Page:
Friday, December 27, 2013
The Past (Le Passé)
After four years of separation with his wife Marie (Bérénice Bejo) who lives in Paris, Ahmad (Ali Mosaffa) is ready to close the chapter and move on. He travels from Tehran to Paris to finalize their divorce. Upon his arrival, it becomes immediately evident that the tangled yarn between them is not unraveled yet. After Ahmad learns that Marie has a living-in boyfriend Samir (Tahar Rahim), he feels even more awkward sleeping under the same roof with both of them. Despite the fact that Samir is still married to a wife who has been in a coma for the past nine months, Marie plans to marry Samir after her divorce with Ahmad.
The messy situation is not the only headache they have to deal with. Three children are also reluctantly involved: a rebellious sixteen-year-old Lucie (Pauline Burlet) who is very close to Ahmad, a sweet little girl Léa (Jeanne Jestin), and an observant, peevish, scene-stealing boy Fouad (Elyes Aguis).
Almost in an unnecessarily teasing way, the film slowly reveals how these children are related to the adults—Lucie and Lea are both from Marie's previous marriage before Ahmad, and Fouad is Samir's son. The film then fascinatingly depicts how these adults deal with their affairs, and how these children are profoundly affected. The melodrama builds up and eventually spirals into a surprising climax.
Director Asghar Farhadi is terrific in developing his characters. Like a skilled psychologist, he takes his time to listen to these characters and then he shows how their past led to the consequences. In his storytelling, he tackles a crucial element in any relationship: communication. When communications break down and a misconception fills the mind, we all know what is going to happen next.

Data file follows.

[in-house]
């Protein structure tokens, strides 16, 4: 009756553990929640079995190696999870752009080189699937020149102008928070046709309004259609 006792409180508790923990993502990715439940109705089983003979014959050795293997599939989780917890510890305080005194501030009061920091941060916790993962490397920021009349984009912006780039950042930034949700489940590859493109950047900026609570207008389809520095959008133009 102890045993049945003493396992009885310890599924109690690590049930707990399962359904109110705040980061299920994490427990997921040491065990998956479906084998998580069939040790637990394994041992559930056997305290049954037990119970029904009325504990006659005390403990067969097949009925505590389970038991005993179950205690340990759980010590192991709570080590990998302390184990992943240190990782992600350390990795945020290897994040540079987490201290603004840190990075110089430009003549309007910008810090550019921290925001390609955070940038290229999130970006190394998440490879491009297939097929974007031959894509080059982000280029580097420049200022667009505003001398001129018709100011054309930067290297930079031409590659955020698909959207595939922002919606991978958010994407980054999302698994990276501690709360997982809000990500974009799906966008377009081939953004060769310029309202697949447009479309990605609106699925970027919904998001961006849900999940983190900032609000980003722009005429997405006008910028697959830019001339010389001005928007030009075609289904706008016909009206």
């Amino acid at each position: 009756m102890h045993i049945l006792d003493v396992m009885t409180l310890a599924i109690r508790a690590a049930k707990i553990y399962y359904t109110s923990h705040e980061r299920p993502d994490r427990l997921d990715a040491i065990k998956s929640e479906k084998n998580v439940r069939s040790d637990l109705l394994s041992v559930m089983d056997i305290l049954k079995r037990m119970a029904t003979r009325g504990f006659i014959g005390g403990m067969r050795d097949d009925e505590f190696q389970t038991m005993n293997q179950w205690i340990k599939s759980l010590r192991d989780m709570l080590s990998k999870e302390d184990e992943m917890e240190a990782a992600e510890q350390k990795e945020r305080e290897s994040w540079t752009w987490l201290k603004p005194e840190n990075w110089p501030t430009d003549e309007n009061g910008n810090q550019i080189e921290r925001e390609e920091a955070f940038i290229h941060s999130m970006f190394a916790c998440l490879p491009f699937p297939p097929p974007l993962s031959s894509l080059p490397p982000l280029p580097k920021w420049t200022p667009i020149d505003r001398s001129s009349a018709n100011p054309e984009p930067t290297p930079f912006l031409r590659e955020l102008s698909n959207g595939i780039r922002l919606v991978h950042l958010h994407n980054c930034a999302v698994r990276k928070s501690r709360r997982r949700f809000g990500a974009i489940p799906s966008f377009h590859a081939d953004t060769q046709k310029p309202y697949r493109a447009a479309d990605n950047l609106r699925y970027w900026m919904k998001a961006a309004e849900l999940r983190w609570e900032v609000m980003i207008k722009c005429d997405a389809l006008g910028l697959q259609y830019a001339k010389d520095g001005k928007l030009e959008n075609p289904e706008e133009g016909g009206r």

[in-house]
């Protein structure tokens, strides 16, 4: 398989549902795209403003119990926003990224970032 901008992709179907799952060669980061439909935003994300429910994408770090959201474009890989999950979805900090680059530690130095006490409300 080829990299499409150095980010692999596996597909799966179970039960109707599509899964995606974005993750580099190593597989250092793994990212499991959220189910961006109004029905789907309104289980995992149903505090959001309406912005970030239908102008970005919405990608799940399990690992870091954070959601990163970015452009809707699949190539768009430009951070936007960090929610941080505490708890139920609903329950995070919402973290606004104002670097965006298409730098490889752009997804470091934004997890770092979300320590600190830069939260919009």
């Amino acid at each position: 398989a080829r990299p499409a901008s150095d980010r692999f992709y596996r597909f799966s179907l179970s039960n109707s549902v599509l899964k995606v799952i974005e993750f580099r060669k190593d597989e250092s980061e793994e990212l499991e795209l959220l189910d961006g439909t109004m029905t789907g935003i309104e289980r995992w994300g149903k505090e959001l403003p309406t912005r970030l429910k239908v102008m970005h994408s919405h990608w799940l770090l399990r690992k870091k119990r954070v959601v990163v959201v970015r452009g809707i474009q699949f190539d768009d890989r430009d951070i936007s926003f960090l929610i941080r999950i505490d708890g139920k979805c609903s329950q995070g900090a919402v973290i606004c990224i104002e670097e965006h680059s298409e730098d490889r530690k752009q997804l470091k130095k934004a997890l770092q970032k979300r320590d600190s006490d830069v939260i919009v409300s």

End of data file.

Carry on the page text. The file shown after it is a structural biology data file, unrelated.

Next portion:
He slowly paces out and takes his time to enrich these characters. But toward the end of the film, the pace suddenly changes. The storyline becomes overloaded with dramatic turns. As feeling obligated at the end of a few psychotherapy sessions, he tries to provide an answer to every action.
This isn't a film about happy people. In fact, all characters seem to be under duress and consumed by their past. They either regret or try to forget about their unpleasant past. No matter what the outcome might be, the process can be difficult and heartbreaking.
These unhappy characters are superbly performed by a group of talented actors. Besides Bérénice Bejo's impressive performance that won her the Best Actress Award at this year's Cannes Film Festival, Elyes Aguis stands out and is absolutely mesmerizing playing the innocent and physiologically traumatized little boy Fouad.
Although the film is set in Paris, it could have been easily moved from France to Iran, if you take out the part of the plot that Marie lives with Samir when both of them are still married, because the film's story is remarkably universal. Nobody says getting over with the past is easy.